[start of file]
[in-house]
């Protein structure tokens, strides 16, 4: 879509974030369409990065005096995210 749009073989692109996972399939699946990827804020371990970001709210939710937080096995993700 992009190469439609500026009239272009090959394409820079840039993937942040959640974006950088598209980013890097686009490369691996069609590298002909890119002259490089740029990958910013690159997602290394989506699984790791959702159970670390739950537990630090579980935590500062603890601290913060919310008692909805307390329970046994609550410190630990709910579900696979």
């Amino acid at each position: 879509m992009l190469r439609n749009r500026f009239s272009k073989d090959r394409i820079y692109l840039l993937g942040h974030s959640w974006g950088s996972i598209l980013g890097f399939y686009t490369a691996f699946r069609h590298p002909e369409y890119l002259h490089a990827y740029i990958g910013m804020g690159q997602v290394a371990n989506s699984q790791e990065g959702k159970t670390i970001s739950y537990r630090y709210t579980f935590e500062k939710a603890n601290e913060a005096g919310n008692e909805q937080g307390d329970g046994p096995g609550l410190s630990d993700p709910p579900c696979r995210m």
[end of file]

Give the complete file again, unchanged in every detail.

[in-house]
């Protein structure tokens, strides 16, 4: 879509974030369409990065005096995210 749009073989692109996972399939699946990827804020371990970001709210939710937080096995993700 992009190469439609500026009239272009090959394409820079840039993937942040959640974006950088598209980013890097686009490369691996069609590298002909890119002259490089740029990958910013690159997602290394989506699984790791959702159970670390739950537990630090579980935590500062603890601290913060919310008692909805307390329970046994609550410190630990709910579900696979």
């Amino acid at each position: 879509m992009l190469r439609n749009r500026f009239s272009k073989d090959r394409i820079y692109l840039l993937g942040h974030s959640w974006g950088s996972i598209l980013g890097f399939y686009t490369a691996f699946r069609h590298p002909e369409y890119l002259h490089a990827y740029i990958g910013m804020g690159q997602v290394a371990n989506s699984q790791e990065g959702k159970t670390i970001s739950y537990r630090y709210t579980f935590e500062k939710a603890n601290e913060a005096g919310n008692e909805q937080g307390d329970g046994p096995g609550l410190s630990d993700p709910p579900c696979r995210m």